The ancient piece is described as a Ding bowl because of the county Ding in the Hebei province where the kilns used to make the bowls were housed. The Ding bowl owned by the British Museum in London has been on display for more than 60 years, since it was bequeathed by famous collector Henry J. Oppenheim.

This isn’t the first big buy for Eskenazi. In 2005, the Turkish-born dealer paid $23.5 million for a rare blue-and-white jar from the 14th century at a Christie’s auction. Sotheby’s would not identify the lucky bowl sellers, only to say that they were a family from somewhere in New York state.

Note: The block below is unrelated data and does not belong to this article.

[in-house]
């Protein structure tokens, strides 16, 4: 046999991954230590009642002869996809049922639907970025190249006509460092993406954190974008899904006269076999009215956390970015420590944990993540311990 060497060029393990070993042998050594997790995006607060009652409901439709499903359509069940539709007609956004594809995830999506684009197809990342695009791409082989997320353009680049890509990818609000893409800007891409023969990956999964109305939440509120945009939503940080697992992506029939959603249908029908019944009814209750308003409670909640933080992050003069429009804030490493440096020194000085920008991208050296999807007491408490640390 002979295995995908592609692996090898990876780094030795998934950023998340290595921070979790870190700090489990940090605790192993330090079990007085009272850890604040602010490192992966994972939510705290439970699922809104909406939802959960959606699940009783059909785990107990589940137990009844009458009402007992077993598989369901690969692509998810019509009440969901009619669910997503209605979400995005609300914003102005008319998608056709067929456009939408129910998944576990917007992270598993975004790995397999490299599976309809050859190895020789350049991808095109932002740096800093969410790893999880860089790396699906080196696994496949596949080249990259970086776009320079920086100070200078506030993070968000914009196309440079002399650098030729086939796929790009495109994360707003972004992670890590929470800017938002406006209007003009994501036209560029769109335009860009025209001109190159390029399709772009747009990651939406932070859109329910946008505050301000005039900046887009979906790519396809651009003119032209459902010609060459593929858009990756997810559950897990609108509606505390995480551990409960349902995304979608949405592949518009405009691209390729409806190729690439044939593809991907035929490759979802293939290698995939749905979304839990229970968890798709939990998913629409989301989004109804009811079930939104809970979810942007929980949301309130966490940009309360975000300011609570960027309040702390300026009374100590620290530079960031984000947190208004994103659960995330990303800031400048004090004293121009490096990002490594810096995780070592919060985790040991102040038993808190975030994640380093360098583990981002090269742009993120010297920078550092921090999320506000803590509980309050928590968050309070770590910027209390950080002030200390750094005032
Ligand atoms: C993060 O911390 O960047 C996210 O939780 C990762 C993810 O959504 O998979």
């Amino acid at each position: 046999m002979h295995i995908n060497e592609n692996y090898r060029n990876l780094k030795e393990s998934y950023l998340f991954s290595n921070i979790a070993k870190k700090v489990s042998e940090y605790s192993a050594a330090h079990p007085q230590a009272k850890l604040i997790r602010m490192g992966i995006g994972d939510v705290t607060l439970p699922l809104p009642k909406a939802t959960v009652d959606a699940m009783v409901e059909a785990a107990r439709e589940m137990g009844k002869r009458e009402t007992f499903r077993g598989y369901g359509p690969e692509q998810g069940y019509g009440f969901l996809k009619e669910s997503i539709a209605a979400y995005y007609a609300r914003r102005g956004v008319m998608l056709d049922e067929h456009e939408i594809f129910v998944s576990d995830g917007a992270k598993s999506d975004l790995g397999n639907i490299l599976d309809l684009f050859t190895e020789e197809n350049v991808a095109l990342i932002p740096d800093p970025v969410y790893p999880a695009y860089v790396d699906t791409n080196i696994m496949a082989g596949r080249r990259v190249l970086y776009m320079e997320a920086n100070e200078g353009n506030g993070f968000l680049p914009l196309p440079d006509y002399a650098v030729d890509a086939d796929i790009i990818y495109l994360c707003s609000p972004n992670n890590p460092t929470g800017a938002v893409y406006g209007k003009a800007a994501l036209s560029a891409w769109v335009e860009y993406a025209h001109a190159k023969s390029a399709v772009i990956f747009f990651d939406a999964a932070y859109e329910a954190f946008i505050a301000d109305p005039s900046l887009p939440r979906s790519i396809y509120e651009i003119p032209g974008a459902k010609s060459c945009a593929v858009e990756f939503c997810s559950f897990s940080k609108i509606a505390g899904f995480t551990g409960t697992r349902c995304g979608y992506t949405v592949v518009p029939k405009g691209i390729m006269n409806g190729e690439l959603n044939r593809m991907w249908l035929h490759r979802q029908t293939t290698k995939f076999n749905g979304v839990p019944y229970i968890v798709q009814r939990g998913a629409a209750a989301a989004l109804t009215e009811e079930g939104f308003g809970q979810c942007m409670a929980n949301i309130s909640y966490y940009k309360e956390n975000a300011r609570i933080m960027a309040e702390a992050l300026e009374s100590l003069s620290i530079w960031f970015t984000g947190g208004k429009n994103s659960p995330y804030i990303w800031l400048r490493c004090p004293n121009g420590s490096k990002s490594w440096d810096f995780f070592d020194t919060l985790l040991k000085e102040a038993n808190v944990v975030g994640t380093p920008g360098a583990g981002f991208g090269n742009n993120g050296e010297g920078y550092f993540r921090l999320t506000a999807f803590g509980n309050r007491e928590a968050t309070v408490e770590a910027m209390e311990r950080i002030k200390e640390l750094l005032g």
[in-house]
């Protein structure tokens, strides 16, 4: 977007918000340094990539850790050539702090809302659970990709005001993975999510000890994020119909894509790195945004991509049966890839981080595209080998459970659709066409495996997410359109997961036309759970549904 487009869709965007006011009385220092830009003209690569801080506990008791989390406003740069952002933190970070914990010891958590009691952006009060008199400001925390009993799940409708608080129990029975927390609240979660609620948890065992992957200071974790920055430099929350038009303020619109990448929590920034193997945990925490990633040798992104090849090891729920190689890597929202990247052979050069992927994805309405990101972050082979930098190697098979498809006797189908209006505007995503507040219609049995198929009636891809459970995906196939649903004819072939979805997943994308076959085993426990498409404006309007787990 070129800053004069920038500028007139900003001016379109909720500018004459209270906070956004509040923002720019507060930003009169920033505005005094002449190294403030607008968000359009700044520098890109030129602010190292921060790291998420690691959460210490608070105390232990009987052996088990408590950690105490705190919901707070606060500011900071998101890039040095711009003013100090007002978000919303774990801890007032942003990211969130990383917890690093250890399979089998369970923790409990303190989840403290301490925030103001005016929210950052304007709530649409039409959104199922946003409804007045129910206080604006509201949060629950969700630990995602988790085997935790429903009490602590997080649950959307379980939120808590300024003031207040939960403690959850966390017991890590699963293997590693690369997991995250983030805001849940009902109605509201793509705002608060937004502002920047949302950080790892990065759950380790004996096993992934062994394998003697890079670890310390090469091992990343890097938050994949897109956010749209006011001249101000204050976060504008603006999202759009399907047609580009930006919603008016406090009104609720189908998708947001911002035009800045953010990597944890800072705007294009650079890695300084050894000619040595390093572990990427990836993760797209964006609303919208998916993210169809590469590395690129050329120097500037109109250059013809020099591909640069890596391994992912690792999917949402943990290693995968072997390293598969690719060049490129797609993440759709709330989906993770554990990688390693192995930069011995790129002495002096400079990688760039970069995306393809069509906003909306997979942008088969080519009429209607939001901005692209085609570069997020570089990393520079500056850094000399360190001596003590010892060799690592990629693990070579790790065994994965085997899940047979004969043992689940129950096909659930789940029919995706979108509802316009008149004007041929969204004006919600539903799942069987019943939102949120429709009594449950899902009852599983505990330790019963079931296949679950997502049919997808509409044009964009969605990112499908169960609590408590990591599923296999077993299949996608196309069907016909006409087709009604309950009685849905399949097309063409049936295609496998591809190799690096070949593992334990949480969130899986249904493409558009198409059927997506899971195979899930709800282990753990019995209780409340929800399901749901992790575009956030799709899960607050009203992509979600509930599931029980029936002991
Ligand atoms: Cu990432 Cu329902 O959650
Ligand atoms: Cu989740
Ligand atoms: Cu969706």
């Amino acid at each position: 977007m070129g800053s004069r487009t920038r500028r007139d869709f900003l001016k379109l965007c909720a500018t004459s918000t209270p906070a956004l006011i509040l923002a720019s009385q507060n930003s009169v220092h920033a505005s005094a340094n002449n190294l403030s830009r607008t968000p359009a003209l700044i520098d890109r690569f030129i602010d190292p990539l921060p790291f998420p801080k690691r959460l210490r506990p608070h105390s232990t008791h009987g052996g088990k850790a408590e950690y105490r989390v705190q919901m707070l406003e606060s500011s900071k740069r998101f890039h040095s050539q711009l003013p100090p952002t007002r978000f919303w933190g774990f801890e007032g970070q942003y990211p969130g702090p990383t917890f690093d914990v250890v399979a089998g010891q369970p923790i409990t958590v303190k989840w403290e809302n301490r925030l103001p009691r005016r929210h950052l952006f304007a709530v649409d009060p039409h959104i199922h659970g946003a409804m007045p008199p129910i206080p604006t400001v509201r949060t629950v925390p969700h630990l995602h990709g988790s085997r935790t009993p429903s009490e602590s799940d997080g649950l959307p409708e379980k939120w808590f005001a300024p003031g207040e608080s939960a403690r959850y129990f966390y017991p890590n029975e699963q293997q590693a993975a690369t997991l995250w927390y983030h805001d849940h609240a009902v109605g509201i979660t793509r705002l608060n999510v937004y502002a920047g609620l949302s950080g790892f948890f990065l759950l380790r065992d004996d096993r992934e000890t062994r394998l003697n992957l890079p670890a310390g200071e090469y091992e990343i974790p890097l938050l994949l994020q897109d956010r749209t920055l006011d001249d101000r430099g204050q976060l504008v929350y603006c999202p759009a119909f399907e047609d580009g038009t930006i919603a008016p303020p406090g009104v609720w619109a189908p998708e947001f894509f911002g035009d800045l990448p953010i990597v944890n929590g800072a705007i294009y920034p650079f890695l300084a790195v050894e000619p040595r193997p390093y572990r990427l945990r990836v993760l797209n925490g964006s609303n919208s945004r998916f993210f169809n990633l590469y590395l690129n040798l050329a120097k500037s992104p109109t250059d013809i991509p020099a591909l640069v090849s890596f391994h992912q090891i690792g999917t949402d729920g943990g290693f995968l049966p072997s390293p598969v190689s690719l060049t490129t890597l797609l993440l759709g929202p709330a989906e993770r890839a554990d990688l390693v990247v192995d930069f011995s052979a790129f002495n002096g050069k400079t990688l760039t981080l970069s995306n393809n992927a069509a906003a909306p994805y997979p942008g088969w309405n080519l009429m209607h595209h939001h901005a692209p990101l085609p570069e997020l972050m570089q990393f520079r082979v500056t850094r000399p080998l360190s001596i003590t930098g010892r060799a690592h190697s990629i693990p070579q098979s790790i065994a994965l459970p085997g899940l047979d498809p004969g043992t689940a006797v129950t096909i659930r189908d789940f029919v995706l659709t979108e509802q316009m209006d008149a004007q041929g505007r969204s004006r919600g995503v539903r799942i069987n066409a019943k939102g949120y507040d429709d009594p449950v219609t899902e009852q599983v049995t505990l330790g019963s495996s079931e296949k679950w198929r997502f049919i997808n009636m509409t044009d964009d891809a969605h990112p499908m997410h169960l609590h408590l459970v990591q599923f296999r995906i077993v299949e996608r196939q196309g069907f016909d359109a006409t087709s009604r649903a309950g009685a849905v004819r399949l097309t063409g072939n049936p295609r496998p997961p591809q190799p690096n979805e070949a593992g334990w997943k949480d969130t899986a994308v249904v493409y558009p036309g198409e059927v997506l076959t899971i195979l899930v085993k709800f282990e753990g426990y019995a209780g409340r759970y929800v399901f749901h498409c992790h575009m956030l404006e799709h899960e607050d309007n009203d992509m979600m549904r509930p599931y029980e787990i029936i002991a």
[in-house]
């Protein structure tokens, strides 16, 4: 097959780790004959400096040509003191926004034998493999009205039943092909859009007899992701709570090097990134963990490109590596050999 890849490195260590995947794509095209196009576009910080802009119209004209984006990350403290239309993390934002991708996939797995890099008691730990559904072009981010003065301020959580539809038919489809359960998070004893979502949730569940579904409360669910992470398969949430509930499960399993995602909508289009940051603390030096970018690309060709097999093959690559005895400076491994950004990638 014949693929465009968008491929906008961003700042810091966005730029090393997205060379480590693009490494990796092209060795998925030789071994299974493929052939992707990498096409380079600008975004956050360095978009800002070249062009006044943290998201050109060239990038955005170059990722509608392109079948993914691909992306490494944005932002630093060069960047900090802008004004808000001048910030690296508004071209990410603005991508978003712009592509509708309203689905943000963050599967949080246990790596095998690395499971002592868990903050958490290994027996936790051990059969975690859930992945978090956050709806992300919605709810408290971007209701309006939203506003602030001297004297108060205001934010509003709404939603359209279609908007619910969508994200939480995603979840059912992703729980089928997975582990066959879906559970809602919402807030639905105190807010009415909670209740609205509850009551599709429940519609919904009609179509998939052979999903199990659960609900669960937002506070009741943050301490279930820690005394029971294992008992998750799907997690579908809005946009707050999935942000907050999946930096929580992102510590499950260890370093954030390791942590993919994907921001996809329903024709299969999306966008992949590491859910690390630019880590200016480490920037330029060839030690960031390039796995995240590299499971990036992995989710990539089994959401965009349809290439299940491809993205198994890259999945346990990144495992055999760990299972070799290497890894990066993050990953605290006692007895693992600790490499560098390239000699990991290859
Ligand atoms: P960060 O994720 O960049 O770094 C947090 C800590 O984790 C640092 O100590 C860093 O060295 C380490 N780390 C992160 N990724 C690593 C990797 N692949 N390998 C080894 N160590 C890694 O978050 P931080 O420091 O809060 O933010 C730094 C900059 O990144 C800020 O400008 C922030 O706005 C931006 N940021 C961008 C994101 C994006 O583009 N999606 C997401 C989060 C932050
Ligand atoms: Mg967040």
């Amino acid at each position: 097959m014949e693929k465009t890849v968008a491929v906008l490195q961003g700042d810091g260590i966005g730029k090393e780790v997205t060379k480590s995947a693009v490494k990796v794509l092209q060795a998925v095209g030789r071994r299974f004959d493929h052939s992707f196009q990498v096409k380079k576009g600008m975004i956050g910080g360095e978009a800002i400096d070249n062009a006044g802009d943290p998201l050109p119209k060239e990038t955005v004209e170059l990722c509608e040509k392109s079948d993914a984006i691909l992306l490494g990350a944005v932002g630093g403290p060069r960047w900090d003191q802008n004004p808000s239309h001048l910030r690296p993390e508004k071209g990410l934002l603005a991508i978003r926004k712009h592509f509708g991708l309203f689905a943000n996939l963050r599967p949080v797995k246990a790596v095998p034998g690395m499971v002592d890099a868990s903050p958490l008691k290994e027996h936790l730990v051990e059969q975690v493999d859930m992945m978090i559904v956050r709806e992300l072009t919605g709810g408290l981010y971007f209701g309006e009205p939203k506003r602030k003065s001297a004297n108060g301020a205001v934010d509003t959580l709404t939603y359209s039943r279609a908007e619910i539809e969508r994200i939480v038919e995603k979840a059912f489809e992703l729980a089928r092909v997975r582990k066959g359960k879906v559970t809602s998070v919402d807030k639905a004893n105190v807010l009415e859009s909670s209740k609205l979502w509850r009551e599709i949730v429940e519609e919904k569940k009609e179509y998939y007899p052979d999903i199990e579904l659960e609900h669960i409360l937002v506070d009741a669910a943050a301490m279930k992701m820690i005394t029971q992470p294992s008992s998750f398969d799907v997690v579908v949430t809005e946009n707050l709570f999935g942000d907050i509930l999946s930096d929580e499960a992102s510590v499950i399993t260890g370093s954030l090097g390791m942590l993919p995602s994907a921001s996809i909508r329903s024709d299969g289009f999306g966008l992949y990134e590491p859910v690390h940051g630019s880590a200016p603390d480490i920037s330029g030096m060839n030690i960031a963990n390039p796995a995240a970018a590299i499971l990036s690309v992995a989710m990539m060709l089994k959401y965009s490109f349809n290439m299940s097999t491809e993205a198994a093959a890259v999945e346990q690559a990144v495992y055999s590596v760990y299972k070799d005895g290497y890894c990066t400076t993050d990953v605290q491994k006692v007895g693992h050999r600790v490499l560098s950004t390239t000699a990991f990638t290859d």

Earlier this month, a collection of abstract Impressionist art found in a Long Island garage was appraised at $30 million.

The owners of the bungalow found thousands of paintings and drawings by the Armenian-American artist Arthur Pinajian in 2007. They were later appraised by art historian Peter Hastings Falk and shown at the Antiquorum Gallery in Midtown.

Chinese Vase Brings $69 million at Auction

The next time you see a dusty old relic in your attic that you think is junk, don't throw it away. It may be worth millions of dollars. We hear this type of story every day but nothing quite so extraordinary as the case of a brother and sister from England who were cleaning out their parents attic. There they spotted a dusty old Chinese vase that had previously been dismissed as a reproduction. Nevertheless, they took it to an auction house to see if they could get some money for it.